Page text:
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In re R.R.

Supreme Court of Vermont

April 26, 2019

In re R.R.

          On Appeal from Secretary, Agency of Human Services Alfred Gobeille, Secretary

          Barb Prine and Rachel Seelig, Vermont Legal Aid, Inc., Burlington, for Petitioner-Appellant.

          Thomas J. Donovan, Jr., Attorney General, Montpelier, and Jared C. Bianchi, Assistant Attorney General, Waterbury, for Respondent-Appellee.

          Susan Aranoff, Berlin, for Amicus Curiae the Vermont Developmental Disabilities Council.

          PRESENT: Reiber, C.J., Skoglund, Robinson, Eaton and Carroll, JJ.

          SKOGLUND, J.

         ¶ 1. The fundamental issue in this case is whether petitioner should be found eligible for developmental disability services. The Department of Disabilities, Aging and Independent Living (DAIL) denied petitioner's request for services, finding him ineligible. The Human Services Board reversed DAIL's decision. The Secretary of the Agency of Human Services reversed the Board's decision and reinstated DAIL's decision. This appeal followed.

         ¶ 2. Before us is the question of whether a standard error of measurement is properly applied to IQ scores used to qualify persons for developmental disability services. We conclude that the plain language of the applicable regulations incorporates the standard error of measurement of plus or minus five points for an IQ test and, therefore, petitioner's IQ score of 75 combined with the other evidence in the case qualified him for services. Therefore, we reverse the Secretary's decision denying services to petitioner and remand for reinstatement of the Board's decision.

         I. Applicable Statutes and Regulations

         ¶ 3. Before examining the facts of petitioner's appeal, it is helpful to set forth the underlying statutory and regulatory scheme. The Developmental Disabilities Act provides services "for people with developmental disabilities and their families within Vermont." 18 V.S.A. § 8723. The program operates under a federal Medicaid waiver and the statute directs DAIL, part of the Agency of Human Services, to "maintain a statewide system of quality assessment and assurance for services provided to people with developmental disabilities and provide quality improvement support." Id. § 8723(7). Eligibility for services depends on both income and clinical factors. The clinical factors are at issue in this appeal.

         ¶ 4. The statute defines developmental disability as

a severe, chronic disability of a person that is manifested before the person reaches 18 years of age and results in:
(A) intellectual disability, autism, or pervasive developmental disorder; and
(B)deficits in adaptive behavior at least two standard deviations below the mean for a normative comparison group.

Id. § 8722(2). Petitioner sought services because he claimed he had an "intellectual disability."

         ¶ 5. DAIL has adopted regulations to establish criteria for who is eligible for services. Health Care Administrative Rules (HCAR), Regulations Implementing the Developmental Disabilities Act of 1996, Code of Vt. Rules 13 174 007, [hereinafter DD Regs], http://humanservices.vermont.gov/on-line-rules/health-care-administrative-rules-hcar/final-clean. ddact-regulations-10-01-2017.pdf [https://perma.cc/T88R-BZ5Y].[1] DAIL regulations define "intellectual disability" as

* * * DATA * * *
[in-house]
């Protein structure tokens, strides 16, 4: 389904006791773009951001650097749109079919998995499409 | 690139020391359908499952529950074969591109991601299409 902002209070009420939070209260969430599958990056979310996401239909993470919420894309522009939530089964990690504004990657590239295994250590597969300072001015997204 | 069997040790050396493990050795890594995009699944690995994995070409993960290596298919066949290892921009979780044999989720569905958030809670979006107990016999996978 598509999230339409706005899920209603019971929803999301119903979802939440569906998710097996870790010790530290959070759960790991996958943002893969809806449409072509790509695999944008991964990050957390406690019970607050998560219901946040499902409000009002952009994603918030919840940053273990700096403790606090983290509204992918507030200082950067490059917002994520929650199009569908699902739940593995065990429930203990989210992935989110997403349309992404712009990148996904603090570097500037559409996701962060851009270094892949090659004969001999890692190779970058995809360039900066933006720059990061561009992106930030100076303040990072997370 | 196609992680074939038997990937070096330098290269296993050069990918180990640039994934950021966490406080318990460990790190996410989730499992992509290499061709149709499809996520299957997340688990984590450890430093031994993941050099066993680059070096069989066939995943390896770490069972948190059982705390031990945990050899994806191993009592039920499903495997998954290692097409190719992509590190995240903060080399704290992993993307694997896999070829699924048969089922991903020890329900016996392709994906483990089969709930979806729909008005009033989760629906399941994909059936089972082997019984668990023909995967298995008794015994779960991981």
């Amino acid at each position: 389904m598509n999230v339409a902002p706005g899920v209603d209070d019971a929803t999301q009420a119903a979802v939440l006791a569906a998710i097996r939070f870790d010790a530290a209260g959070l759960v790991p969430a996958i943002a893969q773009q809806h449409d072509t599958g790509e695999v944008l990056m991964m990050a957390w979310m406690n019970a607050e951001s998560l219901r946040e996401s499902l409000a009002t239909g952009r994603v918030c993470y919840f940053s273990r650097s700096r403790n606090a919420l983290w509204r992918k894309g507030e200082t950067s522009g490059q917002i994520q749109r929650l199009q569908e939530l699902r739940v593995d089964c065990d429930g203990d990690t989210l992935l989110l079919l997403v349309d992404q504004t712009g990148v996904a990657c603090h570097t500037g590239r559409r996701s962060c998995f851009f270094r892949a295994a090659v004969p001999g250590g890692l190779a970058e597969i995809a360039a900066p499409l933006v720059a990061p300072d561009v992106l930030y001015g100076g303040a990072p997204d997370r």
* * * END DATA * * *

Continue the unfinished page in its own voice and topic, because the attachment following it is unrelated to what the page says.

significantly sub-average cognitive functioning that is at least two standard deviations below the mean for a similar age normative comparison group. On most tests, this is documented by a full scale score of 70 or below on an appropriate norm-referenced standardized test of intelligence and resulting in significant deficits in adaptive behavior manifested before age 18.

Id. § 2.4(a). To determine whether a child or adult has an intellectual disability, DAIL regulations direct that a psychologist is to perform assessments of the individual's cognitive functioning and deficits in adaptive behavior and "[i]ntegrate these test results with other information about the individual's abilities." Id. § 2.6(a). The DD Regs indicate which standardized intelligence test should be used for school-age children and adults and provide: "Diagnosis based on interpretation of test results takes into account a standard error of measurement for the test used." Id. § 2.6(b).[2]

         ¶ 6. Some explanations regarding terminology are important.[3] The regulations use the terms "standard deviations" and "standard error of measurement." The standard deviation "describes how scores are dispersed in a population." Hall v. Florida, 572 U.S. 701, 711 (2014). The mean IQ test score is 100 and the standard deviation for an IQ test is fifteen points; therefore, a score two standard deviations from the mean is thirty points from the mean or a score of 70. Id. The standard error of measurement (SEM) concerns the reliability of a particular test result and reflects that an IQ test score "should be read not as a single fixed number but as a range." Id. at 712. The SEM associated with a test is a reflection that an individual's IQ score can fluctuate on any given exam due to a variety of factors. Id. at 713. The SEM for an IQ test is plus or minus five points. If the SEM is taken into account, then scores at or below 75 would qualify under the regulations as "a full scale score of 70 or below on an appropriate norm-referenced standardized test of intelligence." ...


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